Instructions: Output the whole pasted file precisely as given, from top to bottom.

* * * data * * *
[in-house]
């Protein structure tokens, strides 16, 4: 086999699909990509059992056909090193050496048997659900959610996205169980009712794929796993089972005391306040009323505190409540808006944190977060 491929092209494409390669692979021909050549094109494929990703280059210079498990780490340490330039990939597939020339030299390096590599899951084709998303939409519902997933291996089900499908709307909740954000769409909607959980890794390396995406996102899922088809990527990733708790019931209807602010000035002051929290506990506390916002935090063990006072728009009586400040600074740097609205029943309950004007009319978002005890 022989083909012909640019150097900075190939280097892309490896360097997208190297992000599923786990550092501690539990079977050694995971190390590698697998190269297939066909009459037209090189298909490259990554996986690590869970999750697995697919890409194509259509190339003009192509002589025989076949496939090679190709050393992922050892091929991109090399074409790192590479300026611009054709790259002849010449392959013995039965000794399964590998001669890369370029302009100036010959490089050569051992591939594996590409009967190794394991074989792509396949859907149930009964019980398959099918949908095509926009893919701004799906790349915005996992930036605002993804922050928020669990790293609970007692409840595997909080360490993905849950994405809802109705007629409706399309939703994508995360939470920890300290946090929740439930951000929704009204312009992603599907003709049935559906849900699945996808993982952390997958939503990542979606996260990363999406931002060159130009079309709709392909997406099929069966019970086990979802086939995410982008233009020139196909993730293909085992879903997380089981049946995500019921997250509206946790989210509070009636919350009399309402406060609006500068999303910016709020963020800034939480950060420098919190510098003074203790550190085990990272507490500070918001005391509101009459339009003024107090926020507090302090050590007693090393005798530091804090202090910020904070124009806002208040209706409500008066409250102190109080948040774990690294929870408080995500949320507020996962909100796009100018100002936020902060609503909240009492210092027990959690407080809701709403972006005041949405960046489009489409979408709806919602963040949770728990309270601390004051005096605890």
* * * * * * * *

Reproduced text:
[in-house]
């Protein structure tokens, strides 16, 4: 086999699909990509059992056909090193050496048997659900959610996205169980009712794929796993089972005391306040009323505190409540808006944190977060 491929092209494409390669692979021909050549094109494929990703280059210079498990780490340490330039990939597939020339030299390096590599899951084709998303939409519902997933291996089900499908709307909740954000769409909607959980890794390396995406996102899922088809990527990733708790019931209807602010000035002051929290506990506390916002935090063990006072728009009586400040600074740097609205029943309950004007009319978002005890 022989083909012909640019150097900075190939280097892309490896360097997208190297992000599923786990550092501690539990079977050694995971190390590698697998190269297939066909009459037209090189298909490259990554996986690590869970999750697995697919890409194509259509190339003009192509002589025989076949496939090679190709050393992922050892091929991109090399074409790192590479300026611009054709790259002849010449392959013995039965000794399964590998001669890369370029302009100036010959490089050569051992591939594996590409009967190794394991074989792509396949859907149930009964019980398959099918949908095509926009893919701004799906790349915005996992930036605002993804922050928020669990790293609970007692409840595997909080360490993905849950994405809802109705007629409706399309939703994508995360939470920890300290946090929740439930951000929704009204312009992603599907003709049935559906849900699945996808993982952390997958939503990542979606996260990363999406931002060159130009079309709709392909997406099929069966019970086990979802086939995410982008233009020139196909993730293909085992879903997380089981049946995500019921997250509206946790989210509070009636919350009399309402406060609006500068999303910016709020963020800034939480950060420098919190510098003074203790550190085990990272507490500070918001005391509101009459339009003024107090926020507090302090050590007693090393005798530091804090202090910020904070124009806002208040209706409500008066409250102190109080948040774990690294929870408080995500949320507020996962909100796009100018100002936020902060609503909240009492210092027990959690407080809701709403972006005041949405960046489009489409979408709806919602963040949770728990309270601390004051005096605890």